In North Dakota, the main resistance camp set up by Lakota water protectors fighting the $3.8 billion Dakota Access pipeline has been largely vacated after protesters were ordered to leave the camp on Wednesday. Police arrested around 10 people. The U.S. Army Corps of Engineers and the North Dakota governor had imposed a noon eviction deadline for the hundreds of water protectors still living at the resistance camp. This is Governor Doug Burgum speaking Wednesday.
Gov. Doug Burgum: "Our big ask for tomorrow is that, you know, anybody that’s remaining in the camp, we want to make sure they know that they have an opportunity to voluntarily leave, take your belongings, remove anything that you think might be culturally significant, and we’ll help you get on your way if you need to do that."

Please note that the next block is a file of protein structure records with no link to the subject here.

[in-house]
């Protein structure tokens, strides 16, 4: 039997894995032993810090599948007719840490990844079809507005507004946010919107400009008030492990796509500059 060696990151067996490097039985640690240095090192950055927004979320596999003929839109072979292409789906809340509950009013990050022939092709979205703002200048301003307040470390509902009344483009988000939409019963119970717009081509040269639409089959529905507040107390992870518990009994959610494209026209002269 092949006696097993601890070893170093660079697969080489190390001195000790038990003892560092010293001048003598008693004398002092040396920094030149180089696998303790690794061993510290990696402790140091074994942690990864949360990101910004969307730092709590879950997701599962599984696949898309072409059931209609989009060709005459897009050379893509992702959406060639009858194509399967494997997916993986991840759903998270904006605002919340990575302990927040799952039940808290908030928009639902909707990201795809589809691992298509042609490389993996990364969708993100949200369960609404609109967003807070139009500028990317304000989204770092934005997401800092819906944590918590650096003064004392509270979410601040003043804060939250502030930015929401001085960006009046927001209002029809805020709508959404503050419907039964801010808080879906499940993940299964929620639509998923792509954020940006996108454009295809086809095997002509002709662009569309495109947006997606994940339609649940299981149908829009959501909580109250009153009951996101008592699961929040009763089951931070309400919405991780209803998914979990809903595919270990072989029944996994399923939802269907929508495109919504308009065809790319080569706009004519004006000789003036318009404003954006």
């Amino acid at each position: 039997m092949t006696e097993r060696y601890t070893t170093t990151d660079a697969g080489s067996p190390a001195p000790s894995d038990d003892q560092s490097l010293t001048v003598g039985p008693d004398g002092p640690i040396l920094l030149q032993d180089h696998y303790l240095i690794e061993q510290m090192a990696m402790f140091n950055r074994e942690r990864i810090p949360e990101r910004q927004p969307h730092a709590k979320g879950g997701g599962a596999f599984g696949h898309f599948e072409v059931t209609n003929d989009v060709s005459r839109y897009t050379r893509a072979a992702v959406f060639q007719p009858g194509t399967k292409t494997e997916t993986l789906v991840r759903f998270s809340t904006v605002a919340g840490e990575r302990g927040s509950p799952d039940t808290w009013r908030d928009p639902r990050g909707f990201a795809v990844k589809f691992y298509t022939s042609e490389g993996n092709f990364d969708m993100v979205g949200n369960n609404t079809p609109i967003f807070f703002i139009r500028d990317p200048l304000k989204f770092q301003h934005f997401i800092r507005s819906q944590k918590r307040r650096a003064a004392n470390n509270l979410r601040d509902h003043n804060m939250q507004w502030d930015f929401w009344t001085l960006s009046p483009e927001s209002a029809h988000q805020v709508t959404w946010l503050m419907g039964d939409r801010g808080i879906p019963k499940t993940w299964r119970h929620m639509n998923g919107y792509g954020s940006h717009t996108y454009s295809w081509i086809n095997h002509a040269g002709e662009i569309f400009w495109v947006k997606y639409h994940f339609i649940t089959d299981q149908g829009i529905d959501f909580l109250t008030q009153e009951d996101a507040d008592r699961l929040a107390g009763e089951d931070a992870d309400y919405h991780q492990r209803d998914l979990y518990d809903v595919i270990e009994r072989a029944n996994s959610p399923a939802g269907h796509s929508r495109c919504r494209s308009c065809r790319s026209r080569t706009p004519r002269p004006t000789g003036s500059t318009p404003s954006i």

Prayer ceremonies were held on Wednesday, and part of the camp was set on fire before the eviction began. One 17-year-old girl was badly injured by the flames. Water protectors say the resistance camp sits on unceded Sioux territory under the 1851 Treaty of Fort Laramie and that they have a right to remain on their ancestral land. A couple dozen people are still remaining at the camp.
Protester: "You know, a little scared of getting arrested and whatever consequences come from that, but I believe full-heartedly in the movement here, and I’m willing to risk that."
Earlier this month, construction crews resumed work on the final section of the pipeline, after the Trump administration granted an easement to allow Energy Transfer Partners to drill beneath the Missouri River.